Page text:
S&P: Russian Nuclear Equipment Leasing Company TENEX-Service Outlook Revised To Stable; 'BB/B' Ratings Affirmed
At the same time, we affirmed our 'BB/B' long - and short-term counterparty credit and 'ruAA' Russia national scale ratings on the company.
The outlook revision mirrors that on TENEX's parent, state-owned Atomic Energy Power Corp. JSC (AtomEnergoProm; see "Atomic Energy Power Corp Outlook Revised To Stable After Same Action On Russia; 'BB+/B' And 'ruAA+' Ratings Affirmed" published Sept. 22, 2016, on RatingsDirect).
TENEX is a captive leasing company of AtomEnergoProm. We view TENEX as a highly strategic subsidiary of AtomEnergoProm and therefore rate TENEX one notch below AtomEnergoProm. Although small compared with the whole group, TENEX shows very high integration with its parent. TENEX's strategy, risk management, funding, and client base are shared with, or provided by, AtomEnergoProm and it has limited business scope outside the group. In our view, TENEX is not separable from the rest of the group and the likelihood of extraordinary support from its parent, if required, is extremely high.
We view TENEX as a government-related entity (GRE), and our assessment of its limited link to the government is based on the sovereign's indirect ownership of TENEX through AtomEnergoProm. TENEX does not play a central role in meeting the Russian government's key economic and social objectives, so we consider that it has limited importance for the government. Positively, TENEX's business activities are secured by Presidential Act No. 556, which currently allows only TENEX to lease nuclear equipment in Russia; we consider this to be a form of government support. In addition, due to AtomEnergoProm's GRE status, we think that any government support would likely be extended to TENEX through AtomEnergoProm.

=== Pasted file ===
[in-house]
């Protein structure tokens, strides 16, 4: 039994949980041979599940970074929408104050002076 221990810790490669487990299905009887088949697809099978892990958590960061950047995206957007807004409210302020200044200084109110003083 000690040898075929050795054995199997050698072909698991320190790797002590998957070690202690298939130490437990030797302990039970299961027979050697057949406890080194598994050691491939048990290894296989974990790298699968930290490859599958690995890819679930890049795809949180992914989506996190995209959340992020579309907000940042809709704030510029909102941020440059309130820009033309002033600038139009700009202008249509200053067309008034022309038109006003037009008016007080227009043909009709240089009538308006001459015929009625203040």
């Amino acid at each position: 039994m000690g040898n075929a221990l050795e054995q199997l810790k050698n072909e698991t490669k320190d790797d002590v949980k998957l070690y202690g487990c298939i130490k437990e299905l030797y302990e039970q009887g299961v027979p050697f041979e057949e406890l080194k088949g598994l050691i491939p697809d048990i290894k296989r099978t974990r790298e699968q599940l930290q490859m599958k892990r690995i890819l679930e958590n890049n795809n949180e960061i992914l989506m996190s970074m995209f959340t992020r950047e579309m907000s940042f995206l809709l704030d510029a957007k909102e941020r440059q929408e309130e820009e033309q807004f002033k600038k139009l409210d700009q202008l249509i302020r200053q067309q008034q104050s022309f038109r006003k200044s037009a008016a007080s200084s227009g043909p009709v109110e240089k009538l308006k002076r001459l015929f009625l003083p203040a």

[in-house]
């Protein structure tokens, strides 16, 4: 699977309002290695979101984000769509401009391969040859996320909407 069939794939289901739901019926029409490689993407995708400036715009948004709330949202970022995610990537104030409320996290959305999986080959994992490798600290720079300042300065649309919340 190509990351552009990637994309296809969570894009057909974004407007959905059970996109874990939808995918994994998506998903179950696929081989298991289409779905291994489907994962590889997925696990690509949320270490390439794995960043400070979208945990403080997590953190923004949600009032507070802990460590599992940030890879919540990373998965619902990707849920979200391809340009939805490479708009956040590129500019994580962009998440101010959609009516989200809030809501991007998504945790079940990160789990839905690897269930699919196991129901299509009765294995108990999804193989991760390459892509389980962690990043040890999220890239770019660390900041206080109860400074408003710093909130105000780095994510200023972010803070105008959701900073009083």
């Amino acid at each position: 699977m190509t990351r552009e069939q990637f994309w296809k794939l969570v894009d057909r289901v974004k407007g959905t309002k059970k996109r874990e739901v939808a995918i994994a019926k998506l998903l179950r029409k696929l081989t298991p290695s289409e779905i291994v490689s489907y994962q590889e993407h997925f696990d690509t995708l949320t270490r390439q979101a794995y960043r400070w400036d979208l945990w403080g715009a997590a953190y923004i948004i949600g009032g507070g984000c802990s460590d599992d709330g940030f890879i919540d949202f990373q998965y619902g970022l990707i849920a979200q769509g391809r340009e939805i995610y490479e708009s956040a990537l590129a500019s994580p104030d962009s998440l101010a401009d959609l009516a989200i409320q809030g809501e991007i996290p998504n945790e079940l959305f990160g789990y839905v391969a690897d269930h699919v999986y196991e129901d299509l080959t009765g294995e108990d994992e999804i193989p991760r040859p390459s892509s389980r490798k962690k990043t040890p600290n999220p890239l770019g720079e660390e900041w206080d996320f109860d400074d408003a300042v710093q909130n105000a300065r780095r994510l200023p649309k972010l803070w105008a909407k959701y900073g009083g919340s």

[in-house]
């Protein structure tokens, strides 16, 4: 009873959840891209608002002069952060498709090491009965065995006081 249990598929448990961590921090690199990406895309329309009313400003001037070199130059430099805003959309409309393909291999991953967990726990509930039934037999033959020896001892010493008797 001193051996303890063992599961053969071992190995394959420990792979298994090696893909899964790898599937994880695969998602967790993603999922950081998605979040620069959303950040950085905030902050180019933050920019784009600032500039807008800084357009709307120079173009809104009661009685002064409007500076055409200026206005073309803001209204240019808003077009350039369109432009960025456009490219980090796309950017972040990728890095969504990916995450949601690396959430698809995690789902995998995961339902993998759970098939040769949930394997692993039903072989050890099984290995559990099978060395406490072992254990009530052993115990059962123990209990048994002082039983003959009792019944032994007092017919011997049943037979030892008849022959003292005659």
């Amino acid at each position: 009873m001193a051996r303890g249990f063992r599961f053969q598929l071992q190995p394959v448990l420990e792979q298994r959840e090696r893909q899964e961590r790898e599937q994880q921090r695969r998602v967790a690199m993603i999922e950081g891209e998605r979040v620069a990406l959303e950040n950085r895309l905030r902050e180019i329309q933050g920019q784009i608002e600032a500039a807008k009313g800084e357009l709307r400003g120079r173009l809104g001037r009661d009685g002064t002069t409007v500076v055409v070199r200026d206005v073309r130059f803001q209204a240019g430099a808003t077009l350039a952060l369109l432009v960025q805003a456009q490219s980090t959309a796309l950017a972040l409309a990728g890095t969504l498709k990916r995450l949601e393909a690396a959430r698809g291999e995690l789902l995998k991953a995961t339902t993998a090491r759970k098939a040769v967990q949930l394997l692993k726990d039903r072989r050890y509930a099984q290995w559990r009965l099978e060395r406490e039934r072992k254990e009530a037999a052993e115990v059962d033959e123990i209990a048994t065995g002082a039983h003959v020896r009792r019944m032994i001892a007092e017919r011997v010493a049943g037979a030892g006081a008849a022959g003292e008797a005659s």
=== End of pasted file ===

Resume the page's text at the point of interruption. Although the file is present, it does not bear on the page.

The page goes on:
The stable outlook on TENEX mirrors that on its GRE parent, AtomEnergoProm, reflecting our expectation that TENEX will continue to benefit from its close strategic and operational integration with its parent.
We could downgrade TENEX if AtomEnergoProm modified its approach to favor direct purchases over leasing, which would signal a decrease of TENEX's importance to, and integration with, the AtomEnergoProm group. We might also take a negative rating action if TENEX's strategy were substantially extended beyond serving AtomEnergoProm's companies, leading to a marked weakening of its stand-alone credit profile, alongside clear evidence of diminishing parental support or more restrained parental participation in TENEX's management and supervision.
A positive rating action is unlikely over the next 18-24 months and would most probably depend on a positive rating action on the parent.